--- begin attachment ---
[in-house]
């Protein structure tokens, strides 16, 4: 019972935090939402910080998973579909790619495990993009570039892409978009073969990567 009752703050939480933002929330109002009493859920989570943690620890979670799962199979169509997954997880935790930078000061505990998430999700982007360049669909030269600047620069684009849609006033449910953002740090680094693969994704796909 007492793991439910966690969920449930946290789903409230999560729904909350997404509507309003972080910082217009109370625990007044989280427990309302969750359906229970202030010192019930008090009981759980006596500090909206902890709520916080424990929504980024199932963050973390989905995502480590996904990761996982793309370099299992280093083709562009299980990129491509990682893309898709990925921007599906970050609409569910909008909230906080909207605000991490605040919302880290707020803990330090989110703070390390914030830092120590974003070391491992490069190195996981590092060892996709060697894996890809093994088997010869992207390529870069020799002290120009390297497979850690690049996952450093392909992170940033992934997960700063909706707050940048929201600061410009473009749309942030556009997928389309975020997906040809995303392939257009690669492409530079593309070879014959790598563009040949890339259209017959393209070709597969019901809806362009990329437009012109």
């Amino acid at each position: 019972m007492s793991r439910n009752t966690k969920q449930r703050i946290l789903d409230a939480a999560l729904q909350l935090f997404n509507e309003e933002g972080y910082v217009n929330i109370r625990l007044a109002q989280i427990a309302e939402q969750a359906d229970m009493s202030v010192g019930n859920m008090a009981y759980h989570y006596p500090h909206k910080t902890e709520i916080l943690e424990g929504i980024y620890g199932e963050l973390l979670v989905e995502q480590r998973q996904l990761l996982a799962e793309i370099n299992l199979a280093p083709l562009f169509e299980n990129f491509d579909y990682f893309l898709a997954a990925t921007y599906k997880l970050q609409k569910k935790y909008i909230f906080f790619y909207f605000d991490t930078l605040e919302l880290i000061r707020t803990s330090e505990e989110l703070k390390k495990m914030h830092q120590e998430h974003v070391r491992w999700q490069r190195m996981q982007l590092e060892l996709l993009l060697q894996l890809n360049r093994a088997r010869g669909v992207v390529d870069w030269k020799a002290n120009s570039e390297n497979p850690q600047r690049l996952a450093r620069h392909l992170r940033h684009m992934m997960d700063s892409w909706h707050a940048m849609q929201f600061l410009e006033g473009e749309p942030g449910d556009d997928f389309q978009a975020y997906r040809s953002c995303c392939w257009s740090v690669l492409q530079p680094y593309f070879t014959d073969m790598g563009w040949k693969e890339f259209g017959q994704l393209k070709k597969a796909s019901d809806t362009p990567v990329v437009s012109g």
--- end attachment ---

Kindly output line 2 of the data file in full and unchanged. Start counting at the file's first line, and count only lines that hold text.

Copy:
């Protein structure tokens, strides 16, 4: 019972935090939402910080998973579909790619495990993009570039892409978009073969990567 009752703050939480933002929330109002009493859920989570943690620890979670799962199979169509997954997880935790930078000061505990998430999700982007360049669909030269600047620069684009849609006033449910953002740090680094693969994704796909 007492793991439910966690969920449930946290789903409230999560729904909350997404509507309003972080910082217009109370625990007044989280427990309302969750359906229970202030010192019930008090009981759980006596500090909206902890709520916080424990929504980024199932963050973390989905995502480590996904990761996982793309370099299992280093083709562009299980990129491509990682893309898709990925921007599906970050609409569910909008909230906080909207605000991490605040919302880290707020803990330090989110703070390390914030830092120590974003070391491992490069190195996981590092060892996709060697894996890809093994088997010869992207390529870069020799002290120009390297497979850690690049996952450093392909992170940033992934997960700063909706707050940048929201600061410009473009749309942030556009997928389309975020997906040809995303392939257009690669492409530079593309070879014959790598563009040949890339259209017959393209070709597969019901809806362009990329437009012109």